At the first sign of backlash against Obama’s pursuit of riches, media and political elites unleashed a torrent of toadyism in his defense. After expressing faint concern about Obama’s speaking fees, Amanda Marcotte chastised “people who’ve never had money worries” for casting judgement on “those who have,” elsewhere complaining: “The obsession with speaking fees is politics version of begrudging athlete salaries while ignoring owner profits” (an analogy that only holds up if Obama literally works for Wall Street). The Boston Globe’s Michael Cohen added: “If someone wants to pay Barack Obama $400,000 to give a speech I can’t think of a single reason why he shouldn’t take it…Obama is not doing anything wrong. He’s giving a speech. Nothing to apologize for.” It seemed that American liberalism’s eight year journey from  “Change We Can Believe In” to “Everybody Grifts…” was finally complete. (There is a fun game one can play with ideologically-committed Democrats that we might call “Rationalize That Injustice.” See if there are any right-wing policies that they won’t justify if told that Obama did them.)

Certain defenses of Obama opted for an explicitly racial framework. The Daily Show’s Trevor Noah exclaimed “So the first black president must also be the first one to not take money afterwards? Fuck that, and fuck you!” April Reign, creator of the viral hashtag #OscarsSoWhite, equated Obama’s critics with defenders of the slave trade. Attorney Imani Gandy, who litigated foreclosure cases on behalf of J.P. Morgan before becoming a prominent social justice activist on Twitter, seized upon the controversy to call antipathy towards Wall Street “the whitest shit I’ve ever heard.” This particular line of argumentation almost defied credulity, especially since critics of Obama’s speaking fees were simply extending a criticism originally applied to Bill and Hillary Clinton.

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Obama and Branson enjoy the ocean together.

But while certain rationalizations of Obama’s conduct have ventured into burlesque satire, it is worth taking Michael Cohen’s question seriously: what’s so wrong with Obama doing a speech for money? He speaks, they pay, nobody gets hurt. What’s the actual harm? Since Obama isn’t actually in a position to give Wall Street any political favors, and since he’s a private citizen, why should it matter? Indeed, Debbie Wasserman Schultz told those who might be upset by the speech to “mind their own business.”

Well, first, there are some basic issues of personal ethics involved in post-presidential buckraking. There is something tawdry about immediately leaving office to go and make piles of money in any way you can, and it’s a short hop from doing your inspirational speaking schtick for corporate events to doing it in television commercials or at birthday parties for investment bankers’ teenage children. That’s why Harry Truman famously refused to serve on corporate boards, declaring that doing so would be undignified. (“I could never lend myself to any transaction, however respectable, that would commercialize on the prestige and dignity of the office of the presidency.”) And those who think Obama is being held to an impossible standard (that impossible “do good things rather than simply lucrative things” standard) should remember that Jimmy Carter has spent a productive and comparatively modest retirement writing, campaigning for the basic dignity of Palestinians, and quite regularly intervening to criticize American policy at home and abroad.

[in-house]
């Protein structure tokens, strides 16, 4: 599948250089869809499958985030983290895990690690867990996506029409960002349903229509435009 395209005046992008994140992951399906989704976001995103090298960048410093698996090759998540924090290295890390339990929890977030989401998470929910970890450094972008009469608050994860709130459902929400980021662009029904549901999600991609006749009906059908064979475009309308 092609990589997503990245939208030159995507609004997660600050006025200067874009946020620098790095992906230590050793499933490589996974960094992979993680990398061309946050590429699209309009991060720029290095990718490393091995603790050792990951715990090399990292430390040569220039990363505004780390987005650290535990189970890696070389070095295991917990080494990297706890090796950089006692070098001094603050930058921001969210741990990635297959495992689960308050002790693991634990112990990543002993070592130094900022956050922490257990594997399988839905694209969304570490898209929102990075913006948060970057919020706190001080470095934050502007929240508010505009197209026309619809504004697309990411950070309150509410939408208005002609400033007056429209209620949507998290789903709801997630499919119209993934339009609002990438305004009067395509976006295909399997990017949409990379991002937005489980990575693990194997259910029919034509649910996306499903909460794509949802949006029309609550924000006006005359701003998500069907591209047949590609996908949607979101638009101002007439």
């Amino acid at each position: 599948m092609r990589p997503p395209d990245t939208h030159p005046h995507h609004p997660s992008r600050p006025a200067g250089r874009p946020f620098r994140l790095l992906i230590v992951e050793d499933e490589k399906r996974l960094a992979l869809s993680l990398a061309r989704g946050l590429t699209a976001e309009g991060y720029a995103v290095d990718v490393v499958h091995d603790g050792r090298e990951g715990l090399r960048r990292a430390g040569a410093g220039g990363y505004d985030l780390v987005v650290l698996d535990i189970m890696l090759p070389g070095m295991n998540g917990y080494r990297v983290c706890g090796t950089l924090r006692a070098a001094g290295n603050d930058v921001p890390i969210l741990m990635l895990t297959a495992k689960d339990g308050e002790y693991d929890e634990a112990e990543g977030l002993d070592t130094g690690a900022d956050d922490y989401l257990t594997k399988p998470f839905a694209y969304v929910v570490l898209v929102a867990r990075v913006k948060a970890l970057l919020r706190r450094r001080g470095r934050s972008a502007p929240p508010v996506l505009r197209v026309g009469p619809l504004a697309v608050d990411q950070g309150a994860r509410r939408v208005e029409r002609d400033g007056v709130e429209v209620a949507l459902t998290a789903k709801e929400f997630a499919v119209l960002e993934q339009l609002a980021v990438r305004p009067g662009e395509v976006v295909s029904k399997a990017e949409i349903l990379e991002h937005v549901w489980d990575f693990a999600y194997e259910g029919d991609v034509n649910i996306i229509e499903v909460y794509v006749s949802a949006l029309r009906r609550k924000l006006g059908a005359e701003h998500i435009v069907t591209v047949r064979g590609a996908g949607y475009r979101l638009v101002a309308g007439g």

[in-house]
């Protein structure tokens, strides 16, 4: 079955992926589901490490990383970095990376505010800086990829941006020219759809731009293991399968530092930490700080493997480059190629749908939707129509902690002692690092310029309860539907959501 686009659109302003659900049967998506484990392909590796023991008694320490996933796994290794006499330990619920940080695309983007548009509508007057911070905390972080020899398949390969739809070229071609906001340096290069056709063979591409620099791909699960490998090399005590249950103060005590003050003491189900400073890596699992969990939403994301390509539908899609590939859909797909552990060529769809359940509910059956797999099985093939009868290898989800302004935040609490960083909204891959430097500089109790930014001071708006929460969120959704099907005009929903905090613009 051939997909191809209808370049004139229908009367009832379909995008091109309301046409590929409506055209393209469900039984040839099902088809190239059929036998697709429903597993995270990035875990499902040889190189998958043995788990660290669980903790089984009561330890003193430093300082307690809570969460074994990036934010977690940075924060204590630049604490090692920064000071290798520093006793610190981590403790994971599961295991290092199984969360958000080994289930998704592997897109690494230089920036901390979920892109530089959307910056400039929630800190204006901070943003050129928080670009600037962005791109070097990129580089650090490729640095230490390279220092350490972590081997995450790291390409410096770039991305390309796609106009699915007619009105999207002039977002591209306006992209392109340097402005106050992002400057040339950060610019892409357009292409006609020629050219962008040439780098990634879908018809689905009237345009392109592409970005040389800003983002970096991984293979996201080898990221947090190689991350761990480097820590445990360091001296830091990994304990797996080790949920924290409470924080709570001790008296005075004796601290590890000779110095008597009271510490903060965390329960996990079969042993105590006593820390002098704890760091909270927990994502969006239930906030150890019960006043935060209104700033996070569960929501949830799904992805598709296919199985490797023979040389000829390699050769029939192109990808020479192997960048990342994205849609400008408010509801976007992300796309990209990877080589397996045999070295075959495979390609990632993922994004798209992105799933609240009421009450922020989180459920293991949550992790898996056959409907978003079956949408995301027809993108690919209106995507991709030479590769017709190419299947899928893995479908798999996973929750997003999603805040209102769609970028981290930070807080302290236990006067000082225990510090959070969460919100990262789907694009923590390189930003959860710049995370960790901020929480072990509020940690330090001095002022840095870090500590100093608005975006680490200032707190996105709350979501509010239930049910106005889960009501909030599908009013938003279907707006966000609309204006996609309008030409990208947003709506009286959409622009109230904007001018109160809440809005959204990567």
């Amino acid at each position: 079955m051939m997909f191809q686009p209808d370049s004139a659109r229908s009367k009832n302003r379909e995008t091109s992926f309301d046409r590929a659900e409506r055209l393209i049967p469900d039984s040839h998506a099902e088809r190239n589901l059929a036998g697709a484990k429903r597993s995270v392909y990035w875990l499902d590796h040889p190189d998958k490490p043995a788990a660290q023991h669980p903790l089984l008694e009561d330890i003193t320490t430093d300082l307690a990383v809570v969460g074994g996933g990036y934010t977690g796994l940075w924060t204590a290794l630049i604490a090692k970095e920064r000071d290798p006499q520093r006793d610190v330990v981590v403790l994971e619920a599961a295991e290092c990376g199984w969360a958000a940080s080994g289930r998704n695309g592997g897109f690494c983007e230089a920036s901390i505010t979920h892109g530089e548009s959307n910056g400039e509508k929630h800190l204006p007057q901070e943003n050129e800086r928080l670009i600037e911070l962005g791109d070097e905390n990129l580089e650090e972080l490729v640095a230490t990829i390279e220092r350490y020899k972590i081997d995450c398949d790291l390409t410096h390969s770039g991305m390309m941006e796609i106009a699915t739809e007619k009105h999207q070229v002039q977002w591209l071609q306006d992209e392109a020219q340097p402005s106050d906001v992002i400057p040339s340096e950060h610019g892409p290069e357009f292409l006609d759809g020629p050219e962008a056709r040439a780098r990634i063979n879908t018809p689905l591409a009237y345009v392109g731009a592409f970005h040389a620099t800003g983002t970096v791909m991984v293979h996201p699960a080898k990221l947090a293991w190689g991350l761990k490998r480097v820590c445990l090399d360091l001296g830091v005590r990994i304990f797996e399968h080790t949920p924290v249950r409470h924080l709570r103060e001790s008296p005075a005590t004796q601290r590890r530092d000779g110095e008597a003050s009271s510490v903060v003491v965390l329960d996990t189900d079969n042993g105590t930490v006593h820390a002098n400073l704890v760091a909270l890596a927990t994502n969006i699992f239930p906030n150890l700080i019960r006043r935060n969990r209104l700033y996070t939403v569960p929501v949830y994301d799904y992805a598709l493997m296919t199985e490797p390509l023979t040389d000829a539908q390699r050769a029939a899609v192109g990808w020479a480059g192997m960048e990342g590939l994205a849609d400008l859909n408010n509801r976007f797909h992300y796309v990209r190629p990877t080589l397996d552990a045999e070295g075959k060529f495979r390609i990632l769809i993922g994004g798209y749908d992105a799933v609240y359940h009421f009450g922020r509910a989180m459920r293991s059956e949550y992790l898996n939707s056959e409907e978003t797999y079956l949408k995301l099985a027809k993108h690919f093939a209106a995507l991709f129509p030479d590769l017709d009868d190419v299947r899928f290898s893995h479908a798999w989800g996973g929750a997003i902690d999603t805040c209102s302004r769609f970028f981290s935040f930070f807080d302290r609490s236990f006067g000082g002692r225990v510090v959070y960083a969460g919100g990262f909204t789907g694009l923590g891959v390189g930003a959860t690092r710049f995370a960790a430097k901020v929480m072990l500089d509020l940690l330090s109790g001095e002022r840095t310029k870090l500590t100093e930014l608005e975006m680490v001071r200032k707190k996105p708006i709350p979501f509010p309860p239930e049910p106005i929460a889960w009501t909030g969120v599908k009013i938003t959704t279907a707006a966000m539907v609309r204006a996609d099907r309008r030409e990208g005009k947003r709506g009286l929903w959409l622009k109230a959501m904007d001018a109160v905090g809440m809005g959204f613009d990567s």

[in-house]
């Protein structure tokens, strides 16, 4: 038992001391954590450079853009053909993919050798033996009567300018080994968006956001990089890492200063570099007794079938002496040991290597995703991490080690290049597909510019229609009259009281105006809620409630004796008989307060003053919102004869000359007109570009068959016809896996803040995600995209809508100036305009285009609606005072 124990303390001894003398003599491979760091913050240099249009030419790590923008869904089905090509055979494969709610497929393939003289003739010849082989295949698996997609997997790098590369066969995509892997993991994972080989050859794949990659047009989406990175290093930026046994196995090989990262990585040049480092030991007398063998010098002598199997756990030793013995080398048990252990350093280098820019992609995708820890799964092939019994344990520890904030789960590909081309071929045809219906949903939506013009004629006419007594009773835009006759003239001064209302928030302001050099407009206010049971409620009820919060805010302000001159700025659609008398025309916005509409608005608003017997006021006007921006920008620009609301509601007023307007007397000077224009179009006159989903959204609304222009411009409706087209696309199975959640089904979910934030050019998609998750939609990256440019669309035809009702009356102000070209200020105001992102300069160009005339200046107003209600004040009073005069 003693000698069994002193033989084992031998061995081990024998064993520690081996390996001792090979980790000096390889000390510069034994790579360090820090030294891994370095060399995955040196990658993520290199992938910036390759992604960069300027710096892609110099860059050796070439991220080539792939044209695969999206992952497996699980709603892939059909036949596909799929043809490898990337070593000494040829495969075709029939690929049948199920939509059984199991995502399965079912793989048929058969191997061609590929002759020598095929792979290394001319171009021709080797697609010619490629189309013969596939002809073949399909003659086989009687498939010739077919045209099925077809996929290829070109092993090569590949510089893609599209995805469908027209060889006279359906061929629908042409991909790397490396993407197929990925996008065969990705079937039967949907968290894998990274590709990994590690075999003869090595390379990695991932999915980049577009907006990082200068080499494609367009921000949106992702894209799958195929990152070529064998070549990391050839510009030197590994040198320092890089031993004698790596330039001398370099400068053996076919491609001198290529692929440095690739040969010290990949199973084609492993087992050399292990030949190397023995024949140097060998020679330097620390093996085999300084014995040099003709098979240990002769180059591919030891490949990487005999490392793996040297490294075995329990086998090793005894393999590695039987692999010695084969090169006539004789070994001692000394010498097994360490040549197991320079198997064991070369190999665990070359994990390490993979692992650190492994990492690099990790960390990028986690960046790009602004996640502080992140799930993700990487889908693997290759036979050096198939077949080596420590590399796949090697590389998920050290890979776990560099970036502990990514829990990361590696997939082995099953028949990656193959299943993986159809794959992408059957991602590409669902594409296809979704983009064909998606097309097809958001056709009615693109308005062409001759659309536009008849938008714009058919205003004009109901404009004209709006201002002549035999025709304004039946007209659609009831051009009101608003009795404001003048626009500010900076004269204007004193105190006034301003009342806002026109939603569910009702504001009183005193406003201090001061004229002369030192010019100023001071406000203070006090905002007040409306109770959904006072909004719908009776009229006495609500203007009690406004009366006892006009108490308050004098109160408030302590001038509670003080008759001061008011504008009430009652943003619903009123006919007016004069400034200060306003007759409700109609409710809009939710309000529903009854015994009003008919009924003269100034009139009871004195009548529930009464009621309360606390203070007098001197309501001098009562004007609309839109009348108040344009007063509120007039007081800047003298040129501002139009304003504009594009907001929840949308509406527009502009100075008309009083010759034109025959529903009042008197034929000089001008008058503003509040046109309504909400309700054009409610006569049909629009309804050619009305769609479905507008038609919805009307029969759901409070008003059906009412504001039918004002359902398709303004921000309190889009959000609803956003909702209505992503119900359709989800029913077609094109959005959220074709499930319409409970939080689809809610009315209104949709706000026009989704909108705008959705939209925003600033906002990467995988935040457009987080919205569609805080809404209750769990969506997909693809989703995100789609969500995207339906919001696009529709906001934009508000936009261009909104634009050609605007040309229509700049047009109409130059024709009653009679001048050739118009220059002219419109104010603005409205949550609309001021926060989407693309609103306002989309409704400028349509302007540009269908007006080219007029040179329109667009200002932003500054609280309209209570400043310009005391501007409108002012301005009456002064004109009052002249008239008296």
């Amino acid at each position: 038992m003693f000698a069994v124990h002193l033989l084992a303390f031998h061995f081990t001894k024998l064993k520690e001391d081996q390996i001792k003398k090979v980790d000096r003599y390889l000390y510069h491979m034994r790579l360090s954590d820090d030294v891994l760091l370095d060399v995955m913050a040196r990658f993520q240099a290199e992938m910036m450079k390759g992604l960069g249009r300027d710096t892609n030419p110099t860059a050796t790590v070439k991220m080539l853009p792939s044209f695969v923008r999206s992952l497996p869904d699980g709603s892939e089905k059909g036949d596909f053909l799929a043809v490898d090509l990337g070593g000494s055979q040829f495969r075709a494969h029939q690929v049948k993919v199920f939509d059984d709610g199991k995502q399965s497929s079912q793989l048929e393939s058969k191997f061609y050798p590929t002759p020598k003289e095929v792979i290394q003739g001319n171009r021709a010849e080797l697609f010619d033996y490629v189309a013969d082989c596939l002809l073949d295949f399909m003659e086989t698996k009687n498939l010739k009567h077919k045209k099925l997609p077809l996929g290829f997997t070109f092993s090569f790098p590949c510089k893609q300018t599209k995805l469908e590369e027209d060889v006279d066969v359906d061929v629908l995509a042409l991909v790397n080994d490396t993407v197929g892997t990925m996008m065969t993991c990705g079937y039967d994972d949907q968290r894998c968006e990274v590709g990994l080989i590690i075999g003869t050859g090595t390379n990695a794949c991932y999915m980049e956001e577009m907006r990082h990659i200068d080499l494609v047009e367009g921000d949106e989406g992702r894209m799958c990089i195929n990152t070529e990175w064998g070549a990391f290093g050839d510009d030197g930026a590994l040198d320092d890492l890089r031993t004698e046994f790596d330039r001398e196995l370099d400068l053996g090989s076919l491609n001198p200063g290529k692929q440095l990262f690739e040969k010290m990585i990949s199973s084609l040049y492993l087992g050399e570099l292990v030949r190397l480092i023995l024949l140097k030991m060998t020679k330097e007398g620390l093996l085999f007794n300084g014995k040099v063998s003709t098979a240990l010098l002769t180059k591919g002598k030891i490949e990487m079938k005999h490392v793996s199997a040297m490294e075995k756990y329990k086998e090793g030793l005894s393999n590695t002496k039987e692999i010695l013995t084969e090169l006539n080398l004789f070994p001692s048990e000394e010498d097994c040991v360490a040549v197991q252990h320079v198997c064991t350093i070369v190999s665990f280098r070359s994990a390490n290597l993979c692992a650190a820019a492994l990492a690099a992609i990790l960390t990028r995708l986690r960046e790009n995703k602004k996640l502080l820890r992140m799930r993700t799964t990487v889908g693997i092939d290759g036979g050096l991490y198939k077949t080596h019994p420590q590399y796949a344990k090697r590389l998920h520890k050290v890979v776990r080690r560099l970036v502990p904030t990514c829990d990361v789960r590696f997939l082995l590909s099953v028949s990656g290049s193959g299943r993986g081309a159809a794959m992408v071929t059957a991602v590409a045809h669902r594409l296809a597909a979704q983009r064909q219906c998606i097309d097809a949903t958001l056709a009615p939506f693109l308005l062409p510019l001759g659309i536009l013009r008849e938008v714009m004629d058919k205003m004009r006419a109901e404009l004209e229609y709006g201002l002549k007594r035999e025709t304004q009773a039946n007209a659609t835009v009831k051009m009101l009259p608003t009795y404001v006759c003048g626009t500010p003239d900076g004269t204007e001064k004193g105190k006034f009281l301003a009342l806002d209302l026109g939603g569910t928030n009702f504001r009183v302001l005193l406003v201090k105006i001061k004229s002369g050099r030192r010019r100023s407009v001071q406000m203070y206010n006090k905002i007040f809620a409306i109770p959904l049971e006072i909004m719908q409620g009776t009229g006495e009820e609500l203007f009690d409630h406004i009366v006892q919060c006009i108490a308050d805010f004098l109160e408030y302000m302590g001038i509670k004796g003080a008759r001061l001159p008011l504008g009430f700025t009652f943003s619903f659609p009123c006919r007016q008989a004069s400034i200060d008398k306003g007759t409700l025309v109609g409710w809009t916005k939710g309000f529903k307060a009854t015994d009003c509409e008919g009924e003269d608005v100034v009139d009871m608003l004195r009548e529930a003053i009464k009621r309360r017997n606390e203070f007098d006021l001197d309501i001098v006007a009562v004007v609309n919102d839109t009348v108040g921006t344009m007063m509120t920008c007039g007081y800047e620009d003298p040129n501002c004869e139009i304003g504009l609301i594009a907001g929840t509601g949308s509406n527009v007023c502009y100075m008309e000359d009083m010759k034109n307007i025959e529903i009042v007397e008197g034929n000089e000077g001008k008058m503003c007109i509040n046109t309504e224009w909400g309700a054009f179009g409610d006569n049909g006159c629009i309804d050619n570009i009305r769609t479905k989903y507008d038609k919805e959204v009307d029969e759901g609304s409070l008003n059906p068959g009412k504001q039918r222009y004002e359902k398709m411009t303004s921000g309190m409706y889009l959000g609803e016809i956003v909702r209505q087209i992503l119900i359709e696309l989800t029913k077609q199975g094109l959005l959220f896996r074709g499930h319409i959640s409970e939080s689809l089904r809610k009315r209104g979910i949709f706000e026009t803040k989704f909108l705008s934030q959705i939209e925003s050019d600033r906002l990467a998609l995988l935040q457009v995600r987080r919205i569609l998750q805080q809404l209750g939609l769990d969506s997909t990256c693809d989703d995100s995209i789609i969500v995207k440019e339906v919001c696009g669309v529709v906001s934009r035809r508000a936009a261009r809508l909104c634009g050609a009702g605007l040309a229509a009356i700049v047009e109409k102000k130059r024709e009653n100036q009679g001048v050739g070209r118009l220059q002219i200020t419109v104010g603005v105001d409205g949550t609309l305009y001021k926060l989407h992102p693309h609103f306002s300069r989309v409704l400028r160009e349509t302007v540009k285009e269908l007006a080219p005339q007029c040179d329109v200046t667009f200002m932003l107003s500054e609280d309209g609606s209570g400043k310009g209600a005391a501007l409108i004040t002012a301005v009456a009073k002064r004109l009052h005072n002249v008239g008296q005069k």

Some have said that as a “private citizen,” Obama’s choices of how to make money should be beyond moral scrutiny. But it’s private citizens who could use a lot more moral scrutiny. Obama’s choosing to become a mansion-dwelling millionaire is not wrong because he used to be the president, but because being exorbitantly rich in a time of great global poverty is heinously immoral. Moreover it defies credulity to suggest, as some have in earnest, that Obama needs to take money from this particular source. He is already guaranteed a lavish annual pension of more than $200,000 in addition to expenses and almost $400,000 in further pension money accrued from his time as an Illinois State Senator. He and the former First Lady have just signed the most sumptuous post-presidential book deal in history (worth $65 million, or almost 1500 times the median personal income) and will assuredly spend the next several decades enjoying a standard of material comfort few Americans have ever known, Wall Street speaking fees notwithstanding.

Finally, there’s the political hypocrisy. On the very same day as the infamous speech, Obama was elsewhere decrying the pernicious political influence of wealth, somberly declaring that “because of money and politics, special interests dominate the debates in Washington in ways that don’t match up with what the broad majority of Americans feel.” Obama’s public posture has always been that he resents the political influence of special interests and financial elites, yet as both a political candidate and a private citizen they have showered him with money he has been only too happy to accept.